Location: Bio-oils Research Unit
Project Number: 5010-41000-155-00
Start Date: Aug 09, 2010
End Date: Aug 03, 2015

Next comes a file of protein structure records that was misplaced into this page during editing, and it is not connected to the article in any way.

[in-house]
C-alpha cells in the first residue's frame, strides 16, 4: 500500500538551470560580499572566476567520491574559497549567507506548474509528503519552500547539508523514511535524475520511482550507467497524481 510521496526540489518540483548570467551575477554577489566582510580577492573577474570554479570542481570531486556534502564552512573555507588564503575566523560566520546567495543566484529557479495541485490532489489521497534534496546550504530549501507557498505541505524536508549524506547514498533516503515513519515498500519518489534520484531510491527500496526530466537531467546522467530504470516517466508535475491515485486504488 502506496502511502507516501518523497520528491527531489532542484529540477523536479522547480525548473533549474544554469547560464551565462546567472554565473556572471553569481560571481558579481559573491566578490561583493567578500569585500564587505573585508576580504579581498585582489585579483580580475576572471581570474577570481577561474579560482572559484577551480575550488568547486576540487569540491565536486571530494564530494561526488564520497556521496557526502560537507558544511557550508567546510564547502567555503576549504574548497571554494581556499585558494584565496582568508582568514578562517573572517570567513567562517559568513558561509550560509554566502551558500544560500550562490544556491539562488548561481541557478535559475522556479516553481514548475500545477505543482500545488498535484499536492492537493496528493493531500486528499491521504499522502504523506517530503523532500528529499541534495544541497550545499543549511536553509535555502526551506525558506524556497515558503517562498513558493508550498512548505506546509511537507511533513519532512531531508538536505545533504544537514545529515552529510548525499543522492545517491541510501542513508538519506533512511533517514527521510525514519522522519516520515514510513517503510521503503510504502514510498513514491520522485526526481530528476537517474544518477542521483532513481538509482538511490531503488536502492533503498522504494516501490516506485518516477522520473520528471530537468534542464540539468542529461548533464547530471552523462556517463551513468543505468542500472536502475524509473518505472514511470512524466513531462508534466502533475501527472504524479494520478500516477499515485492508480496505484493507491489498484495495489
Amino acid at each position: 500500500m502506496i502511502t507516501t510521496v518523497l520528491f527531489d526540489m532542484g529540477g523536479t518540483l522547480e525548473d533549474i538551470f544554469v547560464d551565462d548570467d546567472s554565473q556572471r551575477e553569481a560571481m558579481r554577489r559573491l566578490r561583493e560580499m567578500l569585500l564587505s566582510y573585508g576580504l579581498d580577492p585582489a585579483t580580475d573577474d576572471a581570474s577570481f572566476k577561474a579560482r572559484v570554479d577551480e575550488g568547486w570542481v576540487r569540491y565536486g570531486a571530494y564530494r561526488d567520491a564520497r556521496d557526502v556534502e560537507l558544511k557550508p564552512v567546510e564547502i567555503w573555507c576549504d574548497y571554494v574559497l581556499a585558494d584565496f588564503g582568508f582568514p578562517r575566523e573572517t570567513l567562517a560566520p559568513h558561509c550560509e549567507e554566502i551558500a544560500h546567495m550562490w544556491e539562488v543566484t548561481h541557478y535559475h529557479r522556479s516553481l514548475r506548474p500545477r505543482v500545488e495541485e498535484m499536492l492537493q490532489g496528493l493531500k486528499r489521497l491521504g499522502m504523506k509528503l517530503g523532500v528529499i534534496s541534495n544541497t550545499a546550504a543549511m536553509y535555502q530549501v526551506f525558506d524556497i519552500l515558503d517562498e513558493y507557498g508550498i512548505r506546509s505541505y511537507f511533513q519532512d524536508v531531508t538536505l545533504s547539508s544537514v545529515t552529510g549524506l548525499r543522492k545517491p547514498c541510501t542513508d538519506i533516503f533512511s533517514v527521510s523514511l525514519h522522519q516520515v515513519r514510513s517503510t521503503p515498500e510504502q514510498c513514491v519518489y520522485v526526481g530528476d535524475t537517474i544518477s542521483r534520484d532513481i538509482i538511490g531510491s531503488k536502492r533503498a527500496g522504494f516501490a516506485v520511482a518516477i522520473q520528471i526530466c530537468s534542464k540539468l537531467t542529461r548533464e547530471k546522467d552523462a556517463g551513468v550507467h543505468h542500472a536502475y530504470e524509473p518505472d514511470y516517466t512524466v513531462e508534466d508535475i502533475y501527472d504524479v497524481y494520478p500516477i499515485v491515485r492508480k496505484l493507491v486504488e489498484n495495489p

(1) Review existing oxidation and cold flow literature as well as existing models for predicting oxidative stability (OS) and cold flow properties (CFP). Predictive models will be developed and used to design chemical structures that could provide improved OS and CFP without sacrificing biodegradability. Model compounds will be synthesized and evaluated using a variety of cold flow and oxidation tests such as: RBOT, PDSC, PP, CP, cryogenic DSC. Models will be further modified as needed and applied in development of new bio-based raw materials and promising structures will be synthesized in large quantities for bench- and pilot-scale evaluations. Tribological and tribochemical properties of model bio-based structures will be investigated and used in model development. Structures to be investigated include: polarity, unsaturation, branching, chain length, cyclic rings (mono- and poly-cyclic aromatic and aliphatic structures), and various combinations of structures. Model structures will be evaluated for boundary, hydrodynamic, mixed, EHD, traction, and tribochemical properties. (2) Develop database on lubricating and hydraulic fluids to set-up target specifications and also to develop predictive structure-property relationships. Various grades of lubricating and hydraulic fluids will be developed using variety of in-house tests such as: RBOT, PDSC, PP, CP, EHL film thickness, TC, foaming, corrosion, volatility, viscosity, viscosity-index, pressure-viscosity coefficient, friction and wear (AW and EP), biodegradability, etc. Promising formulations will be further developed using appropriate bench tests. Examples of bench tests used in lubricating oil development include: Thin Film Oxygen Uptake Test; Cold Cranking Simulator; Mini-Rotary Viscometer; gas emission tests; Thermo-Oxidation Engine Oil Simulation Test; Corrosion Bench Test; Distillation; Piston cleanliness; etc. Bench tests to be used in biobased hydraulic fluid development include: vane pump; corrosion; foam; oxidation; water separability; thermal stability; hydrolytic stability; and sludge formation. Promising biobased formulations will be further subjected to qualification tests and long-term evaluations for specific applications. Starch modified by steam-jet cooking or chemical modification will be used to develop starch-based metalworking lubricants. The effect of various structural and formulation variables on performance will be investigated, including starch chemical structure; type and degree of chemical modification; oil chemical structure; oil-to-starch ratio; lubricant additives chemistry and concentration. Tests to be used in these evaluations include: friction and wear; product quality; tool life; productivity; lubricant batch life; ease of lubricant handling; compatibility with machine components; etc. The results will be used to select formulations for further development on small- and pilot-scale equipment.